- Schema-focused therapy: Schema-focused therapy helps to reshape a person’s negative thought patterns and behaviors that have been formed by traumatic experiences since childhood.
- Mentalization-based therapy (MBT): This therapy teaches individuals to understand their mental states and that of those they relate with. It helps improve the interpretation of other people’s thoughts and emotions, helping those with BPD react appropriately to others.
- Transference-focused therapy: In this type of therapy, the affected individual projects their thoughts and feelings on their therapist (a common symptom of BPD). Together, they examine the problematic patterns through situations that arise during sessions.
- Systems training for emotional predictability and problem solving (STEPPS): This is typically a 20-week-long group therapy of about 6-10 people with a focus on learning about BPD and skills to help navigate life. Friends and family members are usually involved. STEPPS also teaches helpful self-care skills such as eating a balanced diet, exercising, and sleeping well.
Therapy may be one-on-one or in a group.
Group therapy may improve interpersonal relationships and social skills and provide support.
Sometimes people with BPD may have to be hospitalized.
This is usually during a crisis where the individual is at risk of harming themselves or others.
Sometimes, hospitalization is voluntary; other times, it is involuntary and based on health care providers’ recommendations.
During the stay, treatment usually includes individual and group therapy as well as medication.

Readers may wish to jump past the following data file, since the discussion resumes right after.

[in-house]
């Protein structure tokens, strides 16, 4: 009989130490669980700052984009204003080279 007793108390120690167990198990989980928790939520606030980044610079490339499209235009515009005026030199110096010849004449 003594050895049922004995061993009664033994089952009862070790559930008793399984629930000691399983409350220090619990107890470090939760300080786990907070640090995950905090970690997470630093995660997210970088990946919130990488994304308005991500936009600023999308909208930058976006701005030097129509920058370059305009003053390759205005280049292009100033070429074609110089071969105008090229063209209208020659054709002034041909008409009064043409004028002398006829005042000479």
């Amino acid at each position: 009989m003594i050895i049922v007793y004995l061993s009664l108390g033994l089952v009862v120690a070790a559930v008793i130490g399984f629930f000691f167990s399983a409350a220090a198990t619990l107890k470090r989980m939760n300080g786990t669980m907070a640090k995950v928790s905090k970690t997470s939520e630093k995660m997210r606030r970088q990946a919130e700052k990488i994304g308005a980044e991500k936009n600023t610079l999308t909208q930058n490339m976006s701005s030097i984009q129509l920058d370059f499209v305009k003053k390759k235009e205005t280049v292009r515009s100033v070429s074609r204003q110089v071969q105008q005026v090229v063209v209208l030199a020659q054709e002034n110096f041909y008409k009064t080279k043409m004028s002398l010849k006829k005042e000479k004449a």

Since BPD is a long-term mental condition, the treatment plan may adjust over time.
Sometimes medication may be recommended to improve a particular symptom at a specific time.
Treatment will include treating any concurring illnesses.
There is no definite timeline for recovery, as people have different needs and circumstances.
However, psychotherapy and medications have been shown to improve the quality of life over time.
Even with psychotherapy and medication, you may have episodes where your symptoms are heightened.
When to See a Doctor or Mental Health Professional
BPD is a serious condition that should receive medical attention if it impacts your life and personal relationships.
When you visit your primary healthcare provider, they will typically refer you to a mental health professional.
People with BPD can be suicidal and may practice self-harm, so they need to receive treatment.
If you experience mild or serious side effects such as nausea, weight gain, sleep issues, dependence, and tardive dyskinesia (involuntary muscle movements of the face, neck, arms, and legs) from using your prescribed medication, seek help immediately.
If you’re having a mental health emergency, call 911 or go to the nearest emergency room. You can also get free 24/7 support from a suicide and crisis expert by calling or texting 988. If you’d prefer to chat online, you can chat with a suicide and crisis expert by visiting the Lifeline Chat.
Frequently Asked Questions
K Health has strict sourcing guidelines and relies on peer-reviewed studies, academic research institutions, and medical associations. We avoid using tertiary references.
Borderline Personality Disorder. (2019).
Borderline Personality Disorder: Current Drug Treatments and Future Prospects. (2010).
Comorbidities in Borderline Personality Disorder. (2013).
Personality Disorders. (n.d.).
Psychopharmacologic Treatment of Borderline Personality Disorder. (2013).